Available all-wheel drive and a turbo engine notwithstanding, most shoppers will be drawn to the standard front-wheel-drive format and the naturally aspirated engine. And for one important reason: this combination delivers stellar fuel economy. In fact, you shouldn’t have any problem averaging well above 30 mpg while driving this sedan. Indeed, with an EPA rating of 28 mpg in the city and 39 mpg on the highway (32 combined), the Altima matches and even bests many small cars.
Once again, after a week of driving, the gas needle stayed in the upper range, despite my having put 213 miles on the odometer. I figure I averaged about 35 mpg, which is something not one of Nissan’s crossovers can match. If you ever needed a reason to stay with a car and eschew a utility vehicle, the Altima makes a compelling argument to do so. And that’s a big reason why Nissan has doubled down in the segment.
One important way the Altima achieves its lofty efficiency is thanks to its continuously variable transmission. This unit is more efficient than the usual geared automatic transmission, although there are times when the engine RPM soars under hard acceleration. Still, Nissan supplies certain powerplant technology, which automatically calms RPM — just when you think things will get out of hand with the engine, it stabilizes.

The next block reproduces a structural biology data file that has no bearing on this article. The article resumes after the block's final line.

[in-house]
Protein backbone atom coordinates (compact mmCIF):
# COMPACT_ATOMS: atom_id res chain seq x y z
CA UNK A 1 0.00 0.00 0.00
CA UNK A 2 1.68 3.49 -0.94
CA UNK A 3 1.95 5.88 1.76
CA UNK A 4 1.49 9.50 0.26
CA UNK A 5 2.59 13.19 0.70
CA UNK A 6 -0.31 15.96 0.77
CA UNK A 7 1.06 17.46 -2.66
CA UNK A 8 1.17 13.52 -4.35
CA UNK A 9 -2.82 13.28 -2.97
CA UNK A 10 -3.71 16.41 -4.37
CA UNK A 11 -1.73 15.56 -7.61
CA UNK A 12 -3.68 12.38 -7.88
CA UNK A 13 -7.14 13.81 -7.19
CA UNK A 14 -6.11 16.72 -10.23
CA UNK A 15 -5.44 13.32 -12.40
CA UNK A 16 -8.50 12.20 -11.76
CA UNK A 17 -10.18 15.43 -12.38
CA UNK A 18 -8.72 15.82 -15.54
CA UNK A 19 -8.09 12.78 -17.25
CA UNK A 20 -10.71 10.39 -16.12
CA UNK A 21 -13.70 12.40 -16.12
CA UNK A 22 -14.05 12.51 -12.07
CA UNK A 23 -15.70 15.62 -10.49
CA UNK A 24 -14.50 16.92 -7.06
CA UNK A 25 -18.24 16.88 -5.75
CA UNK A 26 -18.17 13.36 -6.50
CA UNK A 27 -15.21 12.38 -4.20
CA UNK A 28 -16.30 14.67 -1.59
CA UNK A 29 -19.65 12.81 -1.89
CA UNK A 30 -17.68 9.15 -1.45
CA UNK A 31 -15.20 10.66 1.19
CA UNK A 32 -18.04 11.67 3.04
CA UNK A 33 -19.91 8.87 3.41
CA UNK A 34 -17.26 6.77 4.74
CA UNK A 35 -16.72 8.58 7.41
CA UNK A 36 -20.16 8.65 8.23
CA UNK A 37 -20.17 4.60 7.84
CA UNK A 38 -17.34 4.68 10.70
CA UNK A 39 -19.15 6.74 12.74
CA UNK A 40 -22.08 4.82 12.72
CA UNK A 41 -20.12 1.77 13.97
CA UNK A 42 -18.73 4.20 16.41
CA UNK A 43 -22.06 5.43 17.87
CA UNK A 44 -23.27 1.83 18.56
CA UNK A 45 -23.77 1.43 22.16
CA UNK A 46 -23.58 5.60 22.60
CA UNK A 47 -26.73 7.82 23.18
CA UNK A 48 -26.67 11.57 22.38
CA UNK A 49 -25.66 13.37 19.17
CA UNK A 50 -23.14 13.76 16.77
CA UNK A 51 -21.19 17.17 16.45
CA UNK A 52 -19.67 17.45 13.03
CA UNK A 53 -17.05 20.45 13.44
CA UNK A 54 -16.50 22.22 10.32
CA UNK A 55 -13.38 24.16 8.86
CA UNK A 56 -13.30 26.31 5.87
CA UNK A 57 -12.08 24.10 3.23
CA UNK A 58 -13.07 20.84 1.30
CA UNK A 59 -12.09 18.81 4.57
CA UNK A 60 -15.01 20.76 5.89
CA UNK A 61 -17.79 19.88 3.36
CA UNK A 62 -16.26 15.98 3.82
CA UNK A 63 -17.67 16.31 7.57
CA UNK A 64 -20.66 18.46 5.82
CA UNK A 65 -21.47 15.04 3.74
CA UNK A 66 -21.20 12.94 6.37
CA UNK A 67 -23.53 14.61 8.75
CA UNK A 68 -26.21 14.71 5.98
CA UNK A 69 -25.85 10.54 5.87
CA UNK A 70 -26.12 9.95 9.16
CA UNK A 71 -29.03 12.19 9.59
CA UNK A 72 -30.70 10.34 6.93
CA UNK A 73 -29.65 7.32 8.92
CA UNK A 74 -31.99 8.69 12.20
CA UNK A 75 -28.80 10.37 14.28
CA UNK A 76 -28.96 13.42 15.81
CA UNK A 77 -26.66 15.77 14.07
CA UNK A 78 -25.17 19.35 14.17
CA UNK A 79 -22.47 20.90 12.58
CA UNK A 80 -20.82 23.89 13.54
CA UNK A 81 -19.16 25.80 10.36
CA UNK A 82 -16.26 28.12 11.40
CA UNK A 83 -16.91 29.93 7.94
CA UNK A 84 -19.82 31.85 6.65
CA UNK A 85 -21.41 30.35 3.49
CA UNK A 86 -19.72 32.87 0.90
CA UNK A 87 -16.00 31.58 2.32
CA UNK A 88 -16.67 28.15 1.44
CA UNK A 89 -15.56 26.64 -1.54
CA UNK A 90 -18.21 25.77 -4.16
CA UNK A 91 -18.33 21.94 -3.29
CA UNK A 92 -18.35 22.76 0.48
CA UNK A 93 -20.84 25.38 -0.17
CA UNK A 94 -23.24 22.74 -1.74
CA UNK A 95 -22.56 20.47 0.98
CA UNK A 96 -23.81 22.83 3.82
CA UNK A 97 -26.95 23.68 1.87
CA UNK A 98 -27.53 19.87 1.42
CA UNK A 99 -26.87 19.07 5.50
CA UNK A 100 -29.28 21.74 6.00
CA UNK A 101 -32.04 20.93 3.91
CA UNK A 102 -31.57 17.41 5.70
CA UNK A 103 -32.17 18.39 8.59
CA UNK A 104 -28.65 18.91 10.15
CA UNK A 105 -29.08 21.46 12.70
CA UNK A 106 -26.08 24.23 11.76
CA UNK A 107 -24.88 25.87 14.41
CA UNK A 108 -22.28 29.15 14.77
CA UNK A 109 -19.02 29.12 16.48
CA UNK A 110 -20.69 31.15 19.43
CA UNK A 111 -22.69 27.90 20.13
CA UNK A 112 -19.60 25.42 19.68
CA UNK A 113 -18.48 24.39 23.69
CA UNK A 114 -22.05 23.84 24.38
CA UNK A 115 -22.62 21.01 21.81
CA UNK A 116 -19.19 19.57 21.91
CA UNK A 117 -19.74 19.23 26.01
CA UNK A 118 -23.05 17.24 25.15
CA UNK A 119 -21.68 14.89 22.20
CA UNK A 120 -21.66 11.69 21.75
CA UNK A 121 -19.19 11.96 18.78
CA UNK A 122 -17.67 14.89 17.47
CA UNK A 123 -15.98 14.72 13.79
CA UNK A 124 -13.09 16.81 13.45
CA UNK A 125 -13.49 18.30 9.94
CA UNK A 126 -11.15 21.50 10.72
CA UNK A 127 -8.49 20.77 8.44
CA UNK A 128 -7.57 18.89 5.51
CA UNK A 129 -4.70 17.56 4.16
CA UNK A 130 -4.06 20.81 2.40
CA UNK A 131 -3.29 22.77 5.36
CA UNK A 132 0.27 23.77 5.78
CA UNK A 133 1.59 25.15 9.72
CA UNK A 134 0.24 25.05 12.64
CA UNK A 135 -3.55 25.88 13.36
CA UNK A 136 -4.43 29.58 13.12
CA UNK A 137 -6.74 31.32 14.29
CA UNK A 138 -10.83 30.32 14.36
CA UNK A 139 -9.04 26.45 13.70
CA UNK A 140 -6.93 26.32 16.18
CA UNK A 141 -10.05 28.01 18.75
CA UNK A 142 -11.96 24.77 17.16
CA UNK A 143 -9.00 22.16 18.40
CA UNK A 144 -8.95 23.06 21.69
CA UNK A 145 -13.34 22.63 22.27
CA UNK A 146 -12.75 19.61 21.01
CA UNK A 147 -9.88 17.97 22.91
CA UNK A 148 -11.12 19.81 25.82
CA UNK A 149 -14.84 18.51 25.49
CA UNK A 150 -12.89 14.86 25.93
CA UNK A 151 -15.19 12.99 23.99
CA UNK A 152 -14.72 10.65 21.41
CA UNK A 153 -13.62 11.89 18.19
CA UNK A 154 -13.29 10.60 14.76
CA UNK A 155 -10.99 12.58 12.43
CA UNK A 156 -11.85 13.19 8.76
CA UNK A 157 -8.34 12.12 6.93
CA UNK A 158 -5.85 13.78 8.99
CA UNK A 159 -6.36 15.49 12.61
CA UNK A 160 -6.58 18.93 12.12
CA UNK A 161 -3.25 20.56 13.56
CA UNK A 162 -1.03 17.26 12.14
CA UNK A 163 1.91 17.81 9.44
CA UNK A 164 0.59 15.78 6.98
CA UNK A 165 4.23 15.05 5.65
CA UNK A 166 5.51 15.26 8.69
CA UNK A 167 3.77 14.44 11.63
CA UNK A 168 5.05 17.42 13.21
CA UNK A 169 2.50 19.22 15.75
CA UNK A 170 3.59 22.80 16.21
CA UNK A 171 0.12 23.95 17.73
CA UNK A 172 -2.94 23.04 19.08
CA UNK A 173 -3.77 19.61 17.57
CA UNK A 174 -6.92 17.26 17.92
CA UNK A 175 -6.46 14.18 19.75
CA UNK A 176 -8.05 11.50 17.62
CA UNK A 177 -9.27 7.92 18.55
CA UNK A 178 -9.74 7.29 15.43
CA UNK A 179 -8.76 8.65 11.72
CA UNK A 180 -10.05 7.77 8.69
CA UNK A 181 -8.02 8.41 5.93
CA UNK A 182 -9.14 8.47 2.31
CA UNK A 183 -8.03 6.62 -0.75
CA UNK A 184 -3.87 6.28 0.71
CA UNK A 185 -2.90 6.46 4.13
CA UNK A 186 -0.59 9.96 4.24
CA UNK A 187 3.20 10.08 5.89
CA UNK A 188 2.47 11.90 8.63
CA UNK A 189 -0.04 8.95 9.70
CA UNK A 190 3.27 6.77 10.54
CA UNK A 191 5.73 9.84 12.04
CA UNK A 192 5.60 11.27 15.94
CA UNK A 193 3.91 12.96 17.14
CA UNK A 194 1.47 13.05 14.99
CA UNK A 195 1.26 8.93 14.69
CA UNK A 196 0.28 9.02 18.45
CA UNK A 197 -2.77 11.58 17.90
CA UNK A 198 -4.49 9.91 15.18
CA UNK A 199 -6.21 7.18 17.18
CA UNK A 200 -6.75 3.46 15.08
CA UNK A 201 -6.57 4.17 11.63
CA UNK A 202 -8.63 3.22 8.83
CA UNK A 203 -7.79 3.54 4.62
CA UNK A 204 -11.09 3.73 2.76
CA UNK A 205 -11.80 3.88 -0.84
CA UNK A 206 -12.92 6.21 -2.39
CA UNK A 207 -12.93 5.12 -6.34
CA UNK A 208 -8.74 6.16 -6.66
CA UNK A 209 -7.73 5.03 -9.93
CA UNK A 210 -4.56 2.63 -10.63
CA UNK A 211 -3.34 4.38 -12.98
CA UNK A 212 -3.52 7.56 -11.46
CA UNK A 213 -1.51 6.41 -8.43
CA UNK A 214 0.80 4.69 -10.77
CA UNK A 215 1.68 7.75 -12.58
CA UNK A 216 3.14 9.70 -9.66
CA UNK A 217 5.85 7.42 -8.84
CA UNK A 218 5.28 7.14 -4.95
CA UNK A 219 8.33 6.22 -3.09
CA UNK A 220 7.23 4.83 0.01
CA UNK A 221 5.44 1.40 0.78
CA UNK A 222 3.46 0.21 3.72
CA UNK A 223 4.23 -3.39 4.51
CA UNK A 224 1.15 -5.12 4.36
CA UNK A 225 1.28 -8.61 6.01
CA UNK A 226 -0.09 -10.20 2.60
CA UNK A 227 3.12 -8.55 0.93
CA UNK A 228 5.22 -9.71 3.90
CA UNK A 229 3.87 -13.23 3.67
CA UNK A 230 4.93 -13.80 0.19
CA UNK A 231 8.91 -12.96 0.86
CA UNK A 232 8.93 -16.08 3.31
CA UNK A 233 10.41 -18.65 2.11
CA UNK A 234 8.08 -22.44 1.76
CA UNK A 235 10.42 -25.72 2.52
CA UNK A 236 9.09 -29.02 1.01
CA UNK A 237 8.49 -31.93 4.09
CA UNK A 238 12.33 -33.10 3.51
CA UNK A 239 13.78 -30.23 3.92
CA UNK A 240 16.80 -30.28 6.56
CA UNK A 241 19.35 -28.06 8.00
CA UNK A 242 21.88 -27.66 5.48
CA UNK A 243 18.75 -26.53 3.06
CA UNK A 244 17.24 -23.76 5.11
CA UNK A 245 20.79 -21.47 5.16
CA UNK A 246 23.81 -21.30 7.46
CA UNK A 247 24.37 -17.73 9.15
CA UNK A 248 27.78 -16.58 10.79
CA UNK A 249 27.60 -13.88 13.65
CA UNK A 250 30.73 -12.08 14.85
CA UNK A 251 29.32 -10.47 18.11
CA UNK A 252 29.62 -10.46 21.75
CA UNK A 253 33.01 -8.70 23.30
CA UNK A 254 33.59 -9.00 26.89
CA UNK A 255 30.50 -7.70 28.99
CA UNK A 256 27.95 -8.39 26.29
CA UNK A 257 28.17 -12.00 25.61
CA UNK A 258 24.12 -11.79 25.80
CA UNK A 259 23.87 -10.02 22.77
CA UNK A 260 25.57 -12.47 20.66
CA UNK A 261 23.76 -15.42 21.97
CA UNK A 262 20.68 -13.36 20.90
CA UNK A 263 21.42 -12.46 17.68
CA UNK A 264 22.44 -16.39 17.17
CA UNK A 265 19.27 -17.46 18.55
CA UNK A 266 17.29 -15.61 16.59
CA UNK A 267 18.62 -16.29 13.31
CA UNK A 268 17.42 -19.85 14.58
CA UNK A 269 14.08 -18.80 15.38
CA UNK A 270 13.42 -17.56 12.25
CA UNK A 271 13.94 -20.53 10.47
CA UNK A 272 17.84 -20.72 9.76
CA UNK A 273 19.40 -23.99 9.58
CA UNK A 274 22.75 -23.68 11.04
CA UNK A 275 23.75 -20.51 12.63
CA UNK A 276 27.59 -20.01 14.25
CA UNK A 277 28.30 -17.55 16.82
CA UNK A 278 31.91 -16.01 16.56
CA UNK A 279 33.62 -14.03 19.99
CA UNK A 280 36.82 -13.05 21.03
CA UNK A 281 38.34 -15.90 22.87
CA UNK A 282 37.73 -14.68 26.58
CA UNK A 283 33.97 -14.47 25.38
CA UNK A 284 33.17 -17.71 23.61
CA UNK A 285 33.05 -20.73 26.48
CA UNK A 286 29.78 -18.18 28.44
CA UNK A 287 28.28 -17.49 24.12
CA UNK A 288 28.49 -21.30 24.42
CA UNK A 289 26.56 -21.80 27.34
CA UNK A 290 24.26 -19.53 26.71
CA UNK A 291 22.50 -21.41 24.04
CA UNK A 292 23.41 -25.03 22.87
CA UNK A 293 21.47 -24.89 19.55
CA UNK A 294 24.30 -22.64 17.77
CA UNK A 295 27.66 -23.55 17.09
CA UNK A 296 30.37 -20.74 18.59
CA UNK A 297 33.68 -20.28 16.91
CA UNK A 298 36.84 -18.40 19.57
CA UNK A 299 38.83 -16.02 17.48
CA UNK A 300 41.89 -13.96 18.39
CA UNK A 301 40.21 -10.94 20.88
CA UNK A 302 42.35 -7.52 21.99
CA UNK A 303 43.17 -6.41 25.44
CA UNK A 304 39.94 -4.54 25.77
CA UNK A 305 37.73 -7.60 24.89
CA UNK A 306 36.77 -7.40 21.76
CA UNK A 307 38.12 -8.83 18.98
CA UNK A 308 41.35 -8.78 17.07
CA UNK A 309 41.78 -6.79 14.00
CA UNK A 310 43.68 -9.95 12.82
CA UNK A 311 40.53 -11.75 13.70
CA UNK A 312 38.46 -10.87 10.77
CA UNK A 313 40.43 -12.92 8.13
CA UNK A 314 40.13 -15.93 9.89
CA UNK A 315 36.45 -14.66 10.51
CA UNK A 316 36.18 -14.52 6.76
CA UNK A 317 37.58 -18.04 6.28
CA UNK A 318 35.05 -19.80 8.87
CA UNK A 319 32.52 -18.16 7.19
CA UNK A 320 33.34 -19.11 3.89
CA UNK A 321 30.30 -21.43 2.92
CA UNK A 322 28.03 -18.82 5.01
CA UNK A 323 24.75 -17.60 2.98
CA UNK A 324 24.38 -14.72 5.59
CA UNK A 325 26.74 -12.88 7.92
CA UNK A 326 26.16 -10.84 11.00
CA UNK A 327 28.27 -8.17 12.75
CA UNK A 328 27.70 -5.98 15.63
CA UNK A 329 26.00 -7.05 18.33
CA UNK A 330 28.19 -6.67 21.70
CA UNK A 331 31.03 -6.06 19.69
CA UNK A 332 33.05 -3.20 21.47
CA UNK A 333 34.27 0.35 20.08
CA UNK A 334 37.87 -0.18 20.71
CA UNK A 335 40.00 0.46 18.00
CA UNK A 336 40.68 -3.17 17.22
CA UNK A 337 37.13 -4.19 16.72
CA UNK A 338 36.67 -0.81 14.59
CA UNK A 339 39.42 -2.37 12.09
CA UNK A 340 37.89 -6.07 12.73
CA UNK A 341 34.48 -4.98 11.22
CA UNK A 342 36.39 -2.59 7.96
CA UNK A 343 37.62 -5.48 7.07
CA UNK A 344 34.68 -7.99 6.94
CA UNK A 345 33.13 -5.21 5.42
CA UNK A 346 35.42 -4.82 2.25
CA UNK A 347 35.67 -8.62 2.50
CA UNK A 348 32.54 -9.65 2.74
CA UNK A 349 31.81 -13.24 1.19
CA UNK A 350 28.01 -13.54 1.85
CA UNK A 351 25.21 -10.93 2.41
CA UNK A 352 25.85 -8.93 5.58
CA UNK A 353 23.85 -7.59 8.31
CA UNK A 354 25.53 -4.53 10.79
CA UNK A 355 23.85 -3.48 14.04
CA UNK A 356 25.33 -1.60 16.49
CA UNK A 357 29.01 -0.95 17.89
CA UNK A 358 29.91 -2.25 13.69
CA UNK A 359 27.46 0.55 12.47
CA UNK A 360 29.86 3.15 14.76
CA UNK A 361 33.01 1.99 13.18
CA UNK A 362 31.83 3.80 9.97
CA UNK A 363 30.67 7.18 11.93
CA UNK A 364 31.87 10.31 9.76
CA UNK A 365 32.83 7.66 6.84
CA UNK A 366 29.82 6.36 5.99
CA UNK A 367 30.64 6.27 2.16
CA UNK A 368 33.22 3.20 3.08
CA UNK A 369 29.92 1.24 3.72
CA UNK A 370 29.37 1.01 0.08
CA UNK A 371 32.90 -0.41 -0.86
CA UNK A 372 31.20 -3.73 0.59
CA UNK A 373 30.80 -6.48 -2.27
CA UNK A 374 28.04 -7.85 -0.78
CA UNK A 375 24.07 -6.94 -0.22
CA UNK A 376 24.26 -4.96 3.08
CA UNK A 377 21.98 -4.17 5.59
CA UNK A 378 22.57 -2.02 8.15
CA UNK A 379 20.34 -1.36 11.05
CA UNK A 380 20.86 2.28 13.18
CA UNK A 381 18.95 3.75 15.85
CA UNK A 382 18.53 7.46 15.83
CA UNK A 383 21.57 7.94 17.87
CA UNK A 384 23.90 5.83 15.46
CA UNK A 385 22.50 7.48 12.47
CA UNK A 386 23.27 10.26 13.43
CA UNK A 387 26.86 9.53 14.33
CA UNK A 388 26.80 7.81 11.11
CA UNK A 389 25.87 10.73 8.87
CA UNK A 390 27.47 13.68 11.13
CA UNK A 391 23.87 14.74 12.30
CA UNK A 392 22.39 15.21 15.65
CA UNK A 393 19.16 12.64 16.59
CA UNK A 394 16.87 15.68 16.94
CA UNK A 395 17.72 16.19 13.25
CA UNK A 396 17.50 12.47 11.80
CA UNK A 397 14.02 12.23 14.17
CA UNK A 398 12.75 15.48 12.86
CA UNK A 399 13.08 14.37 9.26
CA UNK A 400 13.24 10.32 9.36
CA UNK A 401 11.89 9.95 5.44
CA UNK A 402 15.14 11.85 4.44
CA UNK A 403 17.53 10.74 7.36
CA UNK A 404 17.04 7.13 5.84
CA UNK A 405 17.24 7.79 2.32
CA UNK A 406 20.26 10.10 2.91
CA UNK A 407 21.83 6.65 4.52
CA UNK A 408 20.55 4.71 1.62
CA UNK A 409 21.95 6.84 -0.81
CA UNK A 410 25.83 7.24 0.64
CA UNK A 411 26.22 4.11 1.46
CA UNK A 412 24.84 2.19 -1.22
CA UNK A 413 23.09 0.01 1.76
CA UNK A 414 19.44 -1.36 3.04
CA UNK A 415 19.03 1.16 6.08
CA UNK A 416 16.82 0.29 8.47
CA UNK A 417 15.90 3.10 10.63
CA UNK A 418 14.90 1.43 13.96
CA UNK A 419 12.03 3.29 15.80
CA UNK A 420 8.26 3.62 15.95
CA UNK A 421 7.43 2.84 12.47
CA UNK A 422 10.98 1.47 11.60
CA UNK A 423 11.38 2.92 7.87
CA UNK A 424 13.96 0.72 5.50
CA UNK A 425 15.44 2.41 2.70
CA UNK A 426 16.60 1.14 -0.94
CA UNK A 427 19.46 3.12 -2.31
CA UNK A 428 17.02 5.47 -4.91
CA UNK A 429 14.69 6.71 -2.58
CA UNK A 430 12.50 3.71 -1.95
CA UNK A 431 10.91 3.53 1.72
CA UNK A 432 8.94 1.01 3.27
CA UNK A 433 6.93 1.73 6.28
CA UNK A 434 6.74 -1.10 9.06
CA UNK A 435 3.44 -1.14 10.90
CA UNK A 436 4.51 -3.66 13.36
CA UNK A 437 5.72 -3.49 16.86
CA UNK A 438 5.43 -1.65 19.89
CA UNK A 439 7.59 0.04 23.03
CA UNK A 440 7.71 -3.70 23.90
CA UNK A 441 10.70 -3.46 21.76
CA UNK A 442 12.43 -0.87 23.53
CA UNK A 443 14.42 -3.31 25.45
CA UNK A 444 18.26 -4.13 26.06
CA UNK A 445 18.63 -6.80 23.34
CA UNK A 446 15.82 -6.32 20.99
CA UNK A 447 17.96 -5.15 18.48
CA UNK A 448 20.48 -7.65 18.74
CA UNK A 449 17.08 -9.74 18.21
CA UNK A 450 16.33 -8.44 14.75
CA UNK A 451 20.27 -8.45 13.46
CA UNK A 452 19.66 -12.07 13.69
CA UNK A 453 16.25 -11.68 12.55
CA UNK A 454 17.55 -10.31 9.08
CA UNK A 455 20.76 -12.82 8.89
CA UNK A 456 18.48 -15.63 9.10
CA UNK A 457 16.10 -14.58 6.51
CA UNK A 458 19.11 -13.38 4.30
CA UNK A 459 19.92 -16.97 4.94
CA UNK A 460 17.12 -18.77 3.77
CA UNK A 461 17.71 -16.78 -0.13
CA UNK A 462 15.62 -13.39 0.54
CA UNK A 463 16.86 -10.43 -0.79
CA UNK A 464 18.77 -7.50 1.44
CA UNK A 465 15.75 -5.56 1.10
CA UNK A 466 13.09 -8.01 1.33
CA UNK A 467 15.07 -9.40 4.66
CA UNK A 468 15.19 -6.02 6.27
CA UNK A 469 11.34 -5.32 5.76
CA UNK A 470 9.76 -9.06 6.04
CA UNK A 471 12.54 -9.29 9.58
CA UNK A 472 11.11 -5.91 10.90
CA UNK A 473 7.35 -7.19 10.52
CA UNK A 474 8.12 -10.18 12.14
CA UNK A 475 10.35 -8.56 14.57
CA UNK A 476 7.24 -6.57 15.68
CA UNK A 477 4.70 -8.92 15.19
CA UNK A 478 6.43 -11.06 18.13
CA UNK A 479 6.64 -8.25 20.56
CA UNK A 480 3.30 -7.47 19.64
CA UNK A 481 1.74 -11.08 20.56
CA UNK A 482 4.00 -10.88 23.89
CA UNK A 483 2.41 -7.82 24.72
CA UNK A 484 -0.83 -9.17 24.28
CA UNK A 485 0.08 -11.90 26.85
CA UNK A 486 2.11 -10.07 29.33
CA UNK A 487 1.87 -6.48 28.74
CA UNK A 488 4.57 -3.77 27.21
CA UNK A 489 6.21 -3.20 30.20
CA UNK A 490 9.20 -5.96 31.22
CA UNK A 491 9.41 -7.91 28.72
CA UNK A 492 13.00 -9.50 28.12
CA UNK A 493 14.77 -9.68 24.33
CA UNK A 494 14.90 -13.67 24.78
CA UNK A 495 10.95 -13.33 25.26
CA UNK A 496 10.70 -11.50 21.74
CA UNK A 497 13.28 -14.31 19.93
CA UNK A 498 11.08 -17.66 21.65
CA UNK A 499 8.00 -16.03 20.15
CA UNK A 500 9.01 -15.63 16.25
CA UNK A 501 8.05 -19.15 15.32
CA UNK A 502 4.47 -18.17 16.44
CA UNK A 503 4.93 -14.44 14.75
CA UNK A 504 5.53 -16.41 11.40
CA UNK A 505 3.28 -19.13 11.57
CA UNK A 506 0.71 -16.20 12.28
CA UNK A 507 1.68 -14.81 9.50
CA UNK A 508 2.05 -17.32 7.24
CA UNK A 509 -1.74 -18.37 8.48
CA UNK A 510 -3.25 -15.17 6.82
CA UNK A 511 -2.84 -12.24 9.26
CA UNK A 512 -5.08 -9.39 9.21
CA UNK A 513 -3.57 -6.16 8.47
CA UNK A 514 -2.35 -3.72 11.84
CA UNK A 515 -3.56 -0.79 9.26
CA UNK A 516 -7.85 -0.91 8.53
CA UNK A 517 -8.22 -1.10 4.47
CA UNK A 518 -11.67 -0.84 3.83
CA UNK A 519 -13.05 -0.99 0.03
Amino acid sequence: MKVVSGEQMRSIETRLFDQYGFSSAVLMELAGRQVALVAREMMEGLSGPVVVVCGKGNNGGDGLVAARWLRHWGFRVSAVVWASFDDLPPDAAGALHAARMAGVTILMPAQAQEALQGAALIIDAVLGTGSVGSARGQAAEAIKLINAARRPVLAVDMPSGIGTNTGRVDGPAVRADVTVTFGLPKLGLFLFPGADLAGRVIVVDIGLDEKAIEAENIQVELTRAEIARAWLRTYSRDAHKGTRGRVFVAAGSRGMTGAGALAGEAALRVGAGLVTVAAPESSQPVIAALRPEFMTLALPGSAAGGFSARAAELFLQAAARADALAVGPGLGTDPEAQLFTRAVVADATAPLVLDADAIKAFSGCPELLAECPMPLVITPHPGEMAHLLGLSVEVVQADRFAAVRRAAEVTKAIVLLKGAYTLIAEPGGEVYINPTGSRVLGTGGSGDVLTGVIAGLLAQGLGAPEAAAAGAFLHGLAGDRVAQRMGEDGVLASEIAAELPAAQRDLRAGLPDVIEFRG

Obviously, we haven’t tested all-wheel drive with the Altima yet. But we have driven a model with the turbo engine, courtesy of the Infiniti QX50. It is a variable compression arrangement too, technology not found in any other engine. In effect, it delivers power equivalent to a V6 (or even a small V8 in past years), while maintaining optimum fuel economy. That said, our impressions were mixed as the CVT was new to this model.
All in all, the 2019 Nissan Altima supplies a better product than before. A well-equipped model can be had for under $30,000, which is less than what you’d pay for some crossovers. The option of all-wheel drive is intriguing, a standard feature with the Subaru Legacy and the Ford Fusion Sport.
See Also — All-Wheel Drive Surprise: 2019 Nissan Altima